Making the Best Amateur Cookbook Ever.
Making the Best Amateur Cookbook Ever.

“I think I need more,” she said, with only the slightest trace of sheepish guilt in her expression. “If I give you money, can you see if they have more?” Tomorrow is my CSA pick-up day. But today, my coworker, a fellow local food devotee, is hitting me up. She’s shoving money in my hands. For vegetables? Nah. For fruit? Nope. She wants cookbooks . Cookbooks produced by CSA volunteers, no less.

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Recipes Preserved Grapes & Pecans: A Way with Les Conserves

On a trip to Paris a while back, I stopped in a bookshop on a quest for cookbooks. There were many fine volumes, but one in particular stood out as a must-have. Les Conserves is a glossy, photo-packed soft-cover (Produced by a French division of Reader’s Digest! Why don’t they make such lovely books for English readers?) is ideal for a French neophyte like me. Just look at this recipe for grape preserves.

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The Cookies of the Dead
Recipes The Cookies of the Dead

Much as I love Halloween, I think the Día de los Muertos (Day of the Dead) is waaay cooler. A couple of hundred years ago, Halloween held a solid position in the autumn calendar as a religious event. These days, I’d bet a lot of people don’t even realize that the “Eve of All Hallows” is supposed to be followed by All Saints’ Day on November 1st and All Souls’ Day on the 2nd.

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My Favorite Books for Food-Loving Kids

I was a lucky little kid. I had parents who read to me and bought me lots of books. Early on, they introduced me to the wonders of the public library and taught me to read, which cracked open the whole world’s opportunities. As an adult I still carry around a whole heap of warm, fuzzy nostalgia for the stories of Rudyard Kipling and Theodor Geisel, the weird poetry of Edward Lear and Shel Silverstein.

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Recipes On Pasta Primavera and Thinking Outside the Cave

Working with food and recipes as much as I do, I find that I spend a lot of time in the cave. I don’t mean a cheese cave or a wine cellar. (That’d be lovely, wouldn’t it?) No, the cave on my brain is Plato’s cave. That is, his famous Allegory of the Cave. Take just a moment now and think back to your high school humanities class or that Philosophy 101 in college.

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Journey to the center of the kalonji

One Spice, Two Spice, by Floyd Cardoz and Jane Daniels Lear One of the fantastic things about attending cooking school is the gateway it provides to great kitchens. To those who care nothing about the construction of food, it might seem silly to want to roam among the pots and cutting boards, but to the food obsessed, the opportunity to seek out behind-the-swinging-door secrets is truly the stuff of salivation.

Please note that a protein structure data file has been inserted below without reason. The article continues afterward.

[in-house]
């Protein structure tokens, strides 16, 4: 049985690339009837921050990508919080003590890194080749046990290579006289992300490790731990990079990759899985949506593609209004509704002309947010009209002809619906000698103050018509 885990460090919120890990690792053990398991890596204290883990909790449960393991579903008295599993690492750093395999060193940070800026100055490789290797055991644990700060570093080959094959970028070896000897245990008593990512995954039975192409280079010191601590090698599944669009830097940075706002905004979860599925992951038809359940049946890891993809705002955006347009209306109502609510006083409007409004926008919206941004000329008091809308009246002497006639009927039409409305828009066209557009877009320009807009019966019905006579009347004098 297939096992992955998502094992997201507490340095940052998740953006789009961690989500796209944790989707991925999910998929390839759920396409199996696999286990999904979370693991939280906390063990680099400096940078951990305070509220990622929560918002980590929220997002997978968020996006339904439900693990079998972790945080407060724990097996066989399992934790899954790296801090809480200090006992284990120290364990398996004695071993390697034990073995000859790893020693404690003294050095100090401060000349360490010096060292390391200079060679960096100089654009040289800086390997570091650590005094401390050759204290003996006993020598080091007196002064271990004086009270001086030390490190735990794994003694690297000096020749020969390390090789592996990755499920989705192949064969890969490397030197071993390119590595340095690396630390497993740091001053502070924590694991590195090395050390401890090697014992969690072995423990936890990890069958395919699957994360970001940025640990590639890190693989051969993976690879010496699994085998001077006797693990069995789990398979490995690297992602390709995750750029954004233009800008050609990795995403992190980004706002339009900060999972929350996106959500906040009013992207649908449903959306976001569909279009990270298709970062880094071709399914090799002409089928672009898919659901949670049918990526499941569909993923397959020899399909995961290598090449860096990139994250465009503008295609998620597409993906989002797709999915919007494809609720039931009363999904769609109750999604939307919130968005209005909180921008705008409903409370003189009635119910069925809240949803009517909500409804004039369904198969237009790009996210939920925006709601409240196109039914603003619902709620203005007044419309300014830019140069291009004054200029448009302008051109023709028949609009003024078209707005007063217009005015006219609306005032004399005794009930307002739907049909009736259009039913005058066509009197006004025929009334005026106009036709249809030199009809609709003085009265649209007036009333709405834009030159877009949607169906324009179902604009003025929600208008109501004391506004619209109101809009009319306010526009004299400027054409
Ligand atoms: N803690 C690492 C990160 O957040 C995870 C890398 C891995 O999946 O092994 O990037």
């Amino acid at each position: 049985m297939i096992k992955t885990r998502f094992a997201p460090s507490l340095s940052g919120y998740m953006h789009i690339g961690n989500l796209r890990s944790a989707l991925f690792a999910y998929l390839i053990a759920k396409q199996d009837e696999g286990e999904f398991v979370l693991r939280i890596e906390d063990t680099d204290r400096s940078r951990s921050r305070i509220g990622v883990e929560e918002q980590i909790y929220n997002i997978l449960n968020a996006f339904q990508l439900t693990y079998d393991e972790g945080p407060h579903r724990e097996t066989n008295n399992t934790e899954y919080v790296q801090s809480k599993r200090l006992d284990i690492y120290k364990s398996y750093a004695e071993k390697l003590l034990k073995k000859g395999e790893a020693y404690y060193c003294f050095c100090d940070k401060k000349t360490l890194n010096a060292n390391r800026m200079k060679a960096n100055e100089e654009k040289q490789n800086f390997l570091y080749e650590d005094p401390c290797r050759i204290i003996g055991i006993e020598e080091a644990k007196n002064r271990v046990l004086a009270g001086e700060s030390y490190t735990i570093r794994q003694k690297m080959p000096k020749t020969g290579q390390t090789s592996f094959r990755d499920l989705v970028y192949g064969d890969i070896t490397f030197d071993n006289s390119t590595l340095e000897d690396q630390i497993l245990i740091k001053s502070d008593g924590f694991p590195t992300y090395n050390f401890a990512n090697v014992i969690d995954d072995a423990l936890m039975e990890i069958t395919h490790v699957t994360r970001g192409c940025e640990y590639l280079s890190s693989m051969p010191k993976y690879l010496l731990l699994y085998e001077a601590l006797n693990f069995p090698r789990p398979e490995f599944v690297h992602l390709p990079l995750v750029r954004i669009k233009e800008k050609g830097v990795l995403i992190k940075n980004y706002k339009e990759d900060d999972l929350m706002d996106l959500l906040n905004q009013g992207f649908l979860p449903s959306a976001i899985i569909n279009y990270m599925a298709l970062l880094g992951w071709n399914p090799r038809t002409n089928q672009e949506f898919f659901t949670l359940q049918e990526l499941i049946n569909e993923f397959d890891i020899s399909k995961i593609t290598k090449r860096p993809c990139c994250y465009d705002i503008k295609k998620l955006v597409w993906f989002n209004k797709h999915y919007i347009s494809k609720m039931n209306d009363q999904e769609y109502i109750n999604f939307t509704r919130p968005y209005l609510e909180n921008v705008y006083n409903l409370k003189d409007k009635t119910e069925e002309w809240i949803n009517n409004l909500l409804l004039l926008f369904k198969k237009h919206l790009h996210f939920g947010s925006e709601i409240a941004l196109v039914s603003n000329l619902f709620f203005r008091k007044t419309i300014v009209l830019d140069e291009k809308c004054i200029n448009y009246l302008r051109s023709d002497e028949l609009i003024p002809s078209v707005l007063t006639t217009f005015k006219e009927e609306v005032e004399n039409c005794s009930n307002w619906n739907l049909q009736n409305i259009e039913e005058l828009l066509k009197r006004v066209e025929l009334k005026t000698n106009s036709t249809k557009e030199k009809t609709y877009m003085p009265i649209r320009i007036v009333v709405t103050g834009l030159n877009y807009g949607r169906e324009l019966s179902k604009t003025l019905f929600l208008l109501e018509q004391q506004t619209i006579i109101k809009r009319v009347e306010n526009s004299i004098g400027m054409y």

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Pasta sans soul, per favore

A charming passage from Paolo Villoresi’s little book, Whole Wheat My Love : Concerning methods for determining when pasta is cooked, I have heard nearly everything, including the suggestion of throwing a piece of pasta against the wall. If it sticks, it is ready, if not, you must repeat the operation a bit later. Horror and error! In reality, to determine whether or not pasta is cooked, it must be tasted with the teeth.

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Do You Know the Way to Flambe?

History-rich image courtesy of the NYPL online collection Call it a tour of technique. Herein, three cookbooks… three authors… three ways to describe the mystical, mezmerizing mastery of controlled kitchen flames. Flambéing (“French Farmhouse Cookbook” by Susan Hermann Loomis) When flambéing—that is, sprinkling a dish with brandy or other alcohol, then igniting it with a match to burn the alcohol off—follow these safety precautions: • Tie back your hair

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Bizarre Cookbooks: Weman’s Cook Book

An ad for Weman’s Cook Book I really wish I could share a recipe from this cookbook. After all, Mr. Weman claims to produce “noteworthy features entirely distinct from any heretofore published.” How very tantalizing! Unfortunately, what I have in my hands here is not a cookbook. Rather, it’s a crumbling ad scanned from the back of a decaying book of Irish song lyrics found in my grandmother’s estate (seems as though they weren’t big on acid-free pages back in the day…).

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Tomato & Watermelon Salad: Unexpected Flavor Friends
Tomato & Watermelon Salad: Unexpected Flavor Friends

During the peak season for any particular piece of produce, it’s common to find that its flavor friends are also hitting their prime. Asparagus, ramps and morels in the springtime. Tomatoes, basil and cucumbers in the summer. Apples, sage and butternut squash in the autumn. Rutabaga and… well, rutabaga might be the lonely exception. But let’s focus on the summer! When I found a recipe for “Tomato & Watermelon Salad” from Bill Smith’s delicious volume, Seasoned in the South , I was initially a bit put off.

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About Me

Miss Ginsu is a nom-nom-nom de plume of Leitha Matz, who worked at Tabla and FreshDirect in NYC, wrote about the food scene from 2004 to 2009 in Brooklyn and presently lives in Berlin. Occasionally seen on TV cooking segments, Leitha has also written for FreshDirect, contributed to Cee Cee Berlin, The Food52 Cookbook and has been interviewed/quoted in The Food Keeper as well as The Washington Times and Salon.

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